Ross Ellis’ Success Has Given Him a New Perspective, But He’s Still a Songwriter at Heart

Ross Ellis; Photo by Blythe Thomas
Ross Ellis; Photo by Blythe Thomas
Ross Ellis; Photo by Blythe Thomas

In the few short months since Ross Ellis signed his record deal, he’s put out a handful of songs that spotlight who he is and where he comes from — and his newest release, “Home to Me,” is no exception.

“I kind of had to fight for that song, to be honest,” the singer admits to Country Now. “Right now we’re recording an album, but I wanted to put something out for the fans in the meantime. If you listen to [my previously released songs] ‘Home for the Weekend’ and ‘Buy and Buy,’ my hometown is kind of everything.”

The grassroots success of “Buy and Buy” is what fueled his record deal, Ellis explains. Even though he spends the bulk of his time writing with Nashville songwriters these days, he always tries to keep a little piece of his hometown of Monterey, Louisiana in his music.

Ellis even name-checked his favorite hometown bar, infusing “Home to Me” with rich, evocative detail about coming of age in Monterey.

“It’s a place you can, you know, come back to and have a little bit of a revival,” Ellis reflects. “There’s one bar here — it’s called The Landing. And I always say, I don’t wanna put anything out that’s not at least close to true. Usually, we write with, you know, there’s two other people in the room, but I try to get as close to my truth as I can. And this place is so important to me, so I thought, ‘Why not put out that song?’

Songwriters have to walk a critical line between being specific enough to show authenticity, but not so specific that their listeners can’t relate to the story. Fortunately, Ellis got a key tip for striking that balance from one of the genre’s most accomplished songwriters and stars.

“The best advice I ever got was from Brad Tursi of Old Dominion,” he remembers. “He’s kind of like a big brother to me — a mentor. He said, ‘The verse is for us, and the chorus is for you, [the fans.]’”

Like a lot of songwriters, Ellis moved to Music City to become a performer, but quickly fell in love with the craft and community of writing country songs. Now, he says that songwriting is still the heart of his career. He was thrilled to discover that there was an audience for him as an artist — but ultimately, he hopes it’s his songs that endure.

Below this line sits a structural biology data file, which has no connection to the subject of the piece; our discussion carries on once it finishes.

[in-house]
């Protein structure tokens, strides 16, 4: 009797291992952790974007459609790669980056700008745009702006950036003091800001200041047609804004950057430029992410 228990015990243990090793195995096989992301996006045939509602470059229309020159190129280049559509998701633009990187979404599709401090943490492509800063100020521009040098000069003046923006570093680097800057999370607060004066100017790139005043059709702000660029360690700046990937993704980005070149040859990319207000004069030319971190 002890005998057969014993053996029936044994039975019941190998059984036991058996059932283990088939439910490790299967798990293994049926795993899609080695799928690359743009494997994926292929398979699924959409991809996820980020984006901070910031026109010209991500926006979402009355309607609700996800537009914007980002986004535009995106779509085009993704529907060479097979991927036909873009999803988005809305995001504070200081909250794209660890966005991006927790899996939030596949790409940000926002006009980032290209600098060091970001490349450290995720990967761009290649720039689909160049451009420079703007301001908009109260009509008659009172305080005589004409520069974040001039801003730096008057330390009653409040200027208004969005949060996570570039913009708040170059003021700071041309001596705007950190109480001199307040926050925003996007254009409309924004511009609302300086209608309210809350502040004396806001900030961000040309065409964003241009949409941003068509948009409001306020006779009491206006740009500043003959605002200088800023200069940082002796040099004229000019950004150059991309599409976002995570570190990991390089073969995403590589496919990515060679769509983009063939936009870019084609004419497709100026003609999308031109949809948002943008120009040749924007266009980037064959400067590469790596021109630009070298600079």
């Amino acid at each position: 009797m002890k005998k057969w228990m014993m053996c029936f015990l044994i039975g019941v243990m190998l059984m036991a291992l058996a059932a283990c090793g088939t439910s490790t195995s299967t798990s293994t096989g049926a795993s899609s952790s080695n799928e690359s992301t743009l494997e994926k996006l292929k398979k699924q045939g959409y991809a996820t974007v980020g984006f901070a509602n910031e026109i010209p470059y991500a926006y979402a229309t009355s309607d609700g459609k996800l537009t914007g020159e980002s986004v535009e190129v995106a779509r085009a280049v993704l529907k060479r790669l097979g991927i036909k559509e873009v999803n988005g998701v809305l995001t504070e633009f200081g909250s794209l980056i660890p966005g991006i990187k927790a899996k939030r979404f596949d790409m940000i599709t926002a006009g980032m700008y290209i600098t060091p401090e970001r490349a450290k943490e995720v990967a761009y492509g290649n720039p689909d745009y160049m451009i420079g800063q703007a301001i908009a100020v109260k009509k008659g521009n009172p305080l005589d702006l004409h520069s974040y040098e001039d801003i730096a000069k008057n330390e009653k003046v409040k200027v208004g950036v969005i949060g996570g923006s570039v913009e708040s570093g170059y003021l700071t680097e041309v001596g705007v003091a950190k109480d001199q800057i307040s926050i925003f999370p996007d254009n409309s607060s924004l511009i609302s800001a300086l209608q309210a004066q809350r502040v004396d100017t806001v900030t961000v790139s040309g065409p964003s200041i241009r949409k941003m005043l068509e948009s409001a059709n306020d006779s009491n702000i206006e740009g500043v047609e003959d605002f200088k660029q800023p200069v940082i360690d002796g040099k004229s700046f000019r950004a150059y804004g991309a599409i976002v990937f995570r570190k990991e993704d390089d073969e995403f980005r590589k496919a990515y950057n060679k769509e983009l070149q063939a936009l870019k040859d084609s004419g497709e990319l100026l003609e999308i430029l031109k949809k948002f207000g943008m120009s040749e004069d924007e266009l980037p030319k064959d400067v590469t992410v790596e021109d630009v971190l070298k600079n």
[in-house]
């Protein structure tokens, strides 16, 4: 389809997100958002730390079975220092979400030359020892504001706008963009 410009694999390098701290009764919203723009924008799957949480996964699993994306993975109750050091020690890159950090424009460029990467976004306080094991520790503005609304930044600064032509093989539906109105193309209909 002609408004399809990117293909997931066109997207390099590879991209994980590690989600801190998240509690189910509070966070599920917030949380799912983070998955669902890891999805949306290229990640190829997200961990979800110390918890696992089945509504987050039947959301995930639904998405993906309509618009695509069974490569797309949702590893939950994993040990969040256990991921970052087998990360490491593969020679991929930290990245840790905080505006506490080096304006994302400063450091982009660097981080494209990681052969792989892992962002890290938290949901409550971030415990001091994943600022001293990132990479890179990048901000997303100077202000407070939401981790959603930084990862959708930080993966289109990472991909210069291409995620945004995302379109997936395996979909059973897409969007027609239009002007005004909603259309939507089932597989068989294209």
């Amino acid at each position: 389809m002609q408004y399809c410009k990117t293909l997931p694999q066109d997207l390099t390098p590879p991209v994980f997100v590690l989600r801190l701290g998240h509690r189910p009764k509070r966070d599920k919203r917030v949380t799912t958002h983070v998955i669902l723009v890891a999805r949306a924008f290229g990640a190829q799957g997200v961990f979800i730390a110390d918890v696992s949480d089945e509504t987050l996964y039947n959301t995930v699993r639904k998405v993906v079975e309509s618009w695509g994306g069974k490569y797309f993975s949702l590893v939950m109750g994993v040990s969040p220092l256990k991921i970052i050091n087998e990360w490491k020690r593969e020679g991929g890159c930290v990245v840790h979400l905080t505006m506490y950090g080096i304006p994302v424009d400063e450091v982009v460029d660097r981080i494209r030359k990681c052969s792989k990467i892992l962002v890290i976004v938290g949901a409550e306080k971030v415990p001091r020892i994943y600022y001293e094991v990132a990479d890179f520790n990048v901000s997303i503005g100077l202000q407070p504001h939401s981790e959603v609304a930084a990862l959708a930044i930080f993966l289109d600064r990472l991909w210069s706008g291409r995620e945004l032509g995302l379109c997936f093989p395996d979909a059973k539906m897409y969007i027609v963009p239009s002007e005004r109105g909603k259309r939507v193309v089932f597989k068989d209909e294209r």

“I’m fine with just being the songwriter. ‘Buy and Buy’ kinda took off, and that’s where all this started…but I’m okay with just, you know, writing songs,” Ellis reflects. “I hope they hit. I hope people relate to them. But at the end of the day, I’m gonna put out stuff that I like. That’s it.”

In fact, he adds, the biggest change he’s seen as he transitions into life as an artist has been his ability to make friendships and connections with the performers he grew up revering.

“People reach out, like Joe Diffie. He reaches out a lot,” Ellis offers as an example. (Country Now spoke to Ellis before Diffie announced his COVID-19 diagnosis, an illness that tragically claimed the ‘90s country star’s life on March 29.)

“And Gary Allan. I went on the road with him for a little while, and he reached out and now I’m singing on a song I wrote for him. I don’t know if it’ll be a single or not, but it’s things like that, you know?” he adds. “People that you could never touch…I guess that’s the most surprising thing, to find that some of my heroes — some of these people are just dudes.”

Those mentors-turned-friends aren’t just country stars, either.

“Kings of Leon, they’re my favorite of all time,” Ellis goes on to say. “When I moved to Nashville, I guess I was just scared because my music’s a little different, I would like to think, and I’m kind of a rock dude. But I got to write with their producer from their first few records, Angelo [Petraglia]. And I got to play [Kings of Leon member] Caleb Followill’s guitar, and write with him. When you can meet these people, when you get up close to it, you realize we’re all just people — and that’s a beautiful thing.”

As a self-described “rock dude,” encounters like that make Ellis feel more confident and comfortable about his place in the music industry, even if his songs don’t always sound like traditional country music. As he begins work on his debut album, the singer partnered with producer Aaron Eshuis.

“I was like, ‘Hey man, let’s make a Wallflowers/Matchbox 20 type album. It’s probably not gonna sound very country, and that’s alright. I just want the lyrics to be heard,’” Ellis laughs.

“I kinda think of genre like religion, you know? Like, I’m a Christian, and I go to church a lot, or I try to,” the singer reflects. “Some people are Baptists. Some people are Catholics. Some people are Episcopalians. At the end of the day, you just follow Christ.

“I like to think that at the end of the day, you just like good music,” he adds.

Tags from the story